This paper focuses on manufacturing employment growth across the 26 states of Brazil. We employ the Glaeser et al. (1992) approach to identify the role played by knowledge externalities in growth and convergence. To assess robustness of the results, we compare cross-section models, dynamic panel models and pooled-periods fixed-effect models. We find that cross-section models confirm the positive impact of Porter's and Jacobs' competition externalities on growth, whereas dynamic panel models and pooled-periods fixed-effect models are consistent with the predictions of Marshall-Arrow-Romer and Porter regarding the role of specialisation in manufacturing vis-à -vis other employment. The results provide new insights into the rapid growth since 1981 in particularly the North and Centre West of Brazil.
This paper presents a spatial microsimulation modelling approach to the estimation of small area income distributions in two historic cities located in the island countries of Britain and Japan. In particular, it revisits relevant past research comparing the social geography of Edinburgh and Kyoto. First, the paper provides a brief overview of social and spatial inequalities in Britain and Japan and revisits recent debates according to which Japan is the most equitable society in terms of income compared with other industrialised countries and in particular compared with Britain. This is followed by a discussion of two spatial microsimulation models that were developed and used for the estimation of small area income distributions in Edinburgh and Kyoto. The paper discusses the data and modelling approaches underpinning the two models and argues that spatial microsimulation outputs can be used to paint a better picture of the social and economic geography in the two cities and to also provide an excellent basis for further analysis.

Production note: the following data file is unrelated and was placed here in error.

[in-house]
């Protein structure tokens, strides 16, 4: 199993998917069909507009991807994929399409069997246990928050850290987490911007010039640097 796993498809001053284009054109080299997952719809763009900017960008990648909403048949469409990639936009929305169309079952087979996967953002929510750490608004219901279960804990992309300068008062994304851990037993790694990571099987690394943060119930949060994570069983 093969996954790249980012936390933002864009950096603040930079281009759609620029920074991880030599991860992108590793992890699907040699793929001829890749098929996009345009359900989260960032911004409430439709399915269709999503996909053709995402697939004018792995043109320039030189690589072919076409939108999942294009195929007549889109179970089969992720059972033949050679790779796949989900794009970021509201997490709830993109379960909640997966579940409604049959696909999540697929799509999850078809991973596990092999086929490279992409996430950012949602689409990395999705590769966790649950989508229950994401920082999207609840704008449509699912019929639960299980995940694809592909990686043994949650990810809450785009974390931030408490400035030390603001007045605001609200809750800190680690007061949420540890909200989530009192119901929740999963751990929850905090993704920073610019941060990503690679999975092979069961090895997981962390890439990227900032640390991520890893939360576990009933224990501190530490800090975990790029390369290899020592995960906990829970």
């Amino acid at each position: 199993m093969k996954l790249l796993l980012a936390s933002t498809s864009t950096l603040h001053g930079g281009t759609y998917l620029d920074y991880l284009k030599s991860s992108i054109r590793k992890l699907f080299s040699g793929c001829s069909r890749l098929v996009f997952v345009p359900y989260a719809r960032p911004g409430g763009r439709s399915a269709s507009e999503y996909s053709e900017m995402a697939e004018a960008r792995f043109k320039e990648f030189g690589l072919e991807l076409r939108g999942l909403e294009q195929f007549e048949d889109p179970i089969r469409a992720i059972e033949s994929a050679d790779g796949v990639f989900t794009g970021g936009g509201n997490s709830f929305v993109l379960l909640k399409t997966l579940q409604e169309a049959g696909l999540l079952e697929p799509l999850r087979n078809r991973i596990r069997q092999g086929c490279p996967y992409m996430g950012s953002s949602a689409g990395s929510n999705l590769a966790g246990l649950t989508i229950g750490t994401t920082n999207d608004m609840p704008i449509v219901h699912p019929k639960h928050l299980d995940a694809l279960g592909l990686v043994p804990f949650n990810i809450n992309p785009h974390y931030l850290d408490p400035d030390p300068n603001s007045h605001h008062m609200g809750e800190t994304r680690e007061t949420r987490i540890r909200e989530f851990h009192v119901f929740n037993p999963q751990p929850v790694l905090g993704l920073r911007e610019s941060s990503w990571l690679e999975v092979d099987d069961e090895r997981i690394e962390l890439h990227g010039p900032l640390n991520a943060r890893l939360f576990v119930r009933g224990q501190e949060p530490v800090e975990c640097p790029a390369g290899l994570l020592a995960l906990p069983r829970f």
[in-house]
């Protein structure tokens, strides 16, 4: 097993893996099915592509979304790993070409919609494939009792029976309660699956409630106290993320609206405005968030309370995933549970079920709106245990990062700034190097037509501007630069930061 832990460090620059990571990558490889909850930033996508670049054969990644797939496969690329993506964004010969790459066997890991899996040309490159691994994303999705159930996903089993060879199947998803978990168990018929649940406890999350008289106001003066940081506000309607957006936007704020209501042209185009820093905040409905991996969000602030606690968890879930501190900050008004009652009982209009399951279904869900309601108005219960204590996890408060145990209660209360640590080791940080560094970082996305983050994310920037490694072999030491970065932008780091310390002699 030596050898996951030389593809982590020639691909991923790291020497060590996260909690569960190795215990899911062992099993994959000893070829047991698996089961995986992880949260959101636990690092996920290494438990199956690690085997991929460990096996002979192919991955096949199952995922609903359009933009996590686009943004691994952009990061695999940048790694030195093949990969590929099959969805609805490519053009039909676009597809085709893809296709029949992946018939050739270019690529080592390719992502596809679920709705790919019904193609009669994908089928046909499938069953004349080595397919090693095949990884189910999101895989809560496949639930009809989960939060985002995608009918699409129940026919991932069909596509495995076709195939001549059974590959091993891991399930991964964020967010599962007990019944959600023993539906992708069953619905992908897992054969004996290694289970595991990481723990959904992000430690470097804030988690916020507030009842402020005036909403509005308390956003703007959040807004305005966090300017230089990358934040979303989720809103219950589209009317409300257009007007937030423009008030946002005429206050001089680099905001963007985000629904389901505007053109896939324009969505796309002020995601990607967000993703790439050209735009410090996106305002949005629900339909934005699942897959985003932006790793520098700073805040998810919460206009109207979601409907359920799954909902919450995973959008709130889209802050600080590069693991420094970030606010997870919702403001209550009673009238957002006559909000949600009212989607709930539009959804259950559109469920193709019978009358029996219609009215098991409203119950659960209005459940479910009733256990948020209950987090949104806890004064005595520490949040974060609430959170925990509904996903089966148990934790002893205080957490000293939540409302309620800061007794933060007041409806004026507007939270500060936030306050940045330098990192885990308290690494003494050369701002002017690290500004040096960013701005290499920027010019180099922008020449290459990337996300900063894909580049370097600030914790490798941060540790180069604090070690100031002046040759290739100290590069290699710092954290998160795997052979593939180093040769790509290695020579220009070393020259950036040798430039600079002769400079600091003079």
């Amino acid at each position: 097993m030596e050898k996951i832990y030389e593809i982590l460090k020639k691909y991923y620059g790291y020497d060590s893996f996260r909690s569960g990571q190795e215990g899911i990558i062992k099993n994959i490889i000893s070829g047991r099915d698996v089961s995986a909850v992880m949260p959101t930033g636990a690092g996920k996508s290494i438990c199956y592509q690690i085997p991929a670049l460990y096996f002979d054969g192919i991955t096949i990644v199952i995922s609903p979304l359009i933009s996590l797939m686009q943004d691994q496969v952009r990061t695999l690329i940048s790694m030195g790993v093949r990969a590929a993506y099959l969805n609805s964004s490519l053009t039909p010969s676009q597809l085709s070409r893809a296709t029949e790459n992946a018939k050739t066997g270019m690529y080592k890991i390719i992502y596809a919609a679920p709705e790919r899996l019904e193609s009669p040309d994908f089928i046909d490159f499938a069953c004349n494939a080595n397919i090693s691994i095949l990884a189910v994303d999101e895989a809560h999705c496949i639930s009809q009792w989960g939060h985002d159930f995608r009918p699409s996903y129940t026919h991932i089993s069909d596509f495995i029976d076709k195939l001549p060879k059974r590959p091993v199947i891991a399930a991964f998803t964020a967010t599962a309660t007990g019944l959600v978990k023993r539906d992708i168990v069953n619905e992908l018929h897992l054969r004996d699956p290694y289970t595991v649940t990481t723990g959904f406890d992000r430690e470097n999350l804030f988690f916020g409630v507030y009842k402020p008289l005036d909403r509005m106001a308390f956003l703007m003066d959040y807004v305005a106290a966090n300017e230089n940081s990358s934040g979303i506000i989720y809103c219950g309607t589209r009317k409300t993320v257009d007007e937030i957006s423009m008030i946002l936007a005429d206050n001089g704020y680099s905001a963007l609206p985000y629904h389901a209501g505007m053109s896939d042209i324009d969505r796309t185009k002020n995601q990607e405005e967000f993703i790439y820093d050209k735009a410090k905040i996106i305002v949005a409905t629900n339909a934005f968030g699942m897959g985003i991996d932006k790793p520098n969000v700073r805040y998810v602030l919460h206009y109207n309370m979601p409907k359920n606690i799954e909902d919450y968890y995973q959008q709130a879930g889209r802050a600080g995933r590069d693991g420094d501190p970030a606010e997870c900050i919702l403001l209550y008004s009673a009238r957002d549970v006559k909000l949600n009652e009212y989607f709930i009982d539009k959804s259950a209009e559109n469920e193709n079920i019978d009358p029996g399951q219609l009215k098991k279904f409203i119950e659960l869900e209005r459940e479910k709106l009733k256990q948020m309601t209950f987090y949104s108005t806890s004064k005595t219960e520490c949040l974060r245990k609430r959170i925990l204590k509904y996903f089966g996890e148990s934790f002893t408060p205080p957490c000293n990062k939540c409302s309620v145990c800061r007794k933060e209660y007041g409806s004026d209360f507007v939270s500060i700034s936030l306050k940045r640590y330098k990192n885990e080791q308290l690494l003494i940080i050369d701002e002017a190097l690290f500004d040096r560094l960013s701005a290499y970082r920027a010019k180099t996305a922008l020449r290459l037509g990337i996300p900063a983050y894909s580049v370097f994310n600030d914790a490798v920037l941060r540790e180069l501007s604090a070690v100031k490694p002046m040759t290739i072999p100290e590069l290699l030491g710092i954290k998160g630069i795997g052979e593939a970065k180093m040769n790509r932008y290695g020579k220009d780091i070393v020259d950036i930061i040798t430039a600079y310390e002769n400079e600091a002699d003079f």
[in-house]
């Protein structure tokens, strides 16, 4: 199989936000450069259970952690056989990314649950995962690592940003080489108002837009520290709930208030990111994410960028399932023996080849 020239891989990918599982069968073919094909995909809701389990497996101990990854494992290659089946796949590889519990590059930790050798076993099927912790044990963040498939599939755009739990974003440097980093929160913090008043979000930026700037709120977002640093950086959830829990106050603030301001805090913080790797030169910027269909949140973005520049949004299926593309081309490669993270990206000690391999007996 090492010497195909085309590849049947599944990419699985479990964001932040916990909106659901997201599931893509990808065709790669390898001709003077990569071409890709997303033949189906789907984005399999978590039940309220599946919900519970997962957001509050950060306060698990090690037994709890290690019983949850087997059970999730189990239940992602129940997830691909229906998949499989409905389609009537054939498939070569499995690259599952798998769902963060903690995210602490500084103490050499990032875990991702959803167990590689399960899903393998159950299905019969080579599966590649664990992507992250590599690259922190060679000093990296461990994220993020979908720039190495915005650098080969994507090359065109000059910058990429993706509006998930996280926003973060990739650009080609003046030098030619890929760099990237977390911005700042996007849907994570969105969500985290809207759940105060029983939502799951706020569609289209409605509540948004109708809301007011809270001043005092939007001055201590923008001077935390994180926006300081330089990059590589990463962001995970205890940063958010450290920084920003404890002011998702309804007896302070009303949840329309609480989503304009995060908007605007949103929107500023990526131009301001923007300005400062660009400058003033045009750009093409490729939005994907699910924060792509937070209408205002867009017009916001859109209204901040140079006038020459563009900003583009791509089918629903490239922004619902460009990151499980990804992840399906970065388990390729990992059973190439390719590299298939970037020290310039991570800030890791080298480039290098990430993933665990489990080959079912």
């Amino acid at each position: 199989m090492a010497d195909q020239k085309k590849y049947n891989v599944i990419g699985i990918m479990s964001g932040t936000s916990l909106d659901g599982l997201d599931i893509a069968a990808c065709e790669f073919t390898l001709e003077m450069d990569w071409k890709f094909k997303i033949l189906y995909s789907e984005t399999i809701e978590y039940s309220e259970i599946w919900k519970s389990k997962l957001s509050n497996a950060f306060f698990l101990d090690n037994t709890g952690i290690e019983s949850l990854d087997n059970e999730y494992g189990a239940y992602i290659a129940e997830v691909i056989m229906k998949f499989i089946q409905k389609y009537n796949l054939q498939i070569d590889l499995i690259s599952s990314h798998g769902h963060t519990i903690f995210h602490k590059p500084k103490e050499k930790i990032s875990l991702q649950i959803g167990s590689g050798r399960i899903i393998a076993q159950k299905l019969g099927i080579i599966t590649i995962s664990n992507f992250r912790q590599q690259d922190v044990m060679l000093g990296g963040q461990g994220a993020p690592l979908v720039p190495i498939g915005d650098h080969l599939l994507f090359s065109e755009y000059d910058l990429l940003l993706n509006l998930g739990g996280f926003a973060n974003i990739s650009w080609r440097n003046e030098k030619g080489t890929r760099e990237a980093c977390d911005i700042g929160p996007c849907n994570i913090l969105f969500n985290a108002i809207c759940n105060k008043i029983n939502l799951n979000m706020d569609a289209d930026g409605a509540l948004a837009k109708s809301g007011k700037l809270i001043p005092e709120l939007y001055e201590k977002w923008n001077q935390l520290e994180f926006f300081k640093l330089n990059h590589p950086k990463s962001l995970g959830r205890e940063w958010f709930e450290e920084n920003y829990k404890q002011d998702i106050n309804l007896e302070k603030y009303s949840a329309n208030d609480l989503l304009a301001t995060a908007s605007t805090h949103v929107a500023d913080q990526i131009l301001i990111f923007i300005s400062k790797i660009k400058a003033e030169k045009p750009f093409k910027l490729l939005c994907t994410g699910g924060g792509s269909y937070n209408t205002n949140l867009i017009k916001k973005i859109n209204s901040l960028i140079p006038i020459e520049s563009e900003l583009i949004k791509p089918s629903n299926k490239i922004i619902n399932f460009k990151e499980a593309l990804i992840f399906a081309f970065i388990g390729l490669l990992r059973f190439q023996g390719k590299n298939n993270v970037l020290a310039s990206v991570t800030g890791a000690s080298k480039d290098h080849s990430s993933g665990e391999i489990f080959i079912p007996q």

Recently, Batabyal and Beladi (2009) have constructed a metric of the expected total monetary damage from the unintentional introduction of invasive species into a country called Home. In this note, we extend this line of inquiry by analyzing the statistical properties of this total monetary damage random variable. By “ statistical properties,” we mean the variance and the covariance. Specifically, we first compute the variance of the total monetary damage at time t. Next, we derive a closed-form expression for the covariance of the total monetary damage at time t and at time t+s where s> 0. Finally, we discuss three practical implications of our findings for the management of invasive species.
The regional scientist, like all researchers in social and economic sciences, finds himself faced with a complex world where he has to find order in the chaos. Regional scientists in this new scientific world can use behavioural approaches to understand regions, not only as rational economic places, but as social places with their history, culture and lifestyle. This paper studies the foundations of a behavioural approach in regional science, to advance our understanding of cultural regions, and the way they are organized and valued by the local people. Lived regions are mirrors of our societies, and before planning any action in space and time, regional scientists have to understand the way people live and work in their places.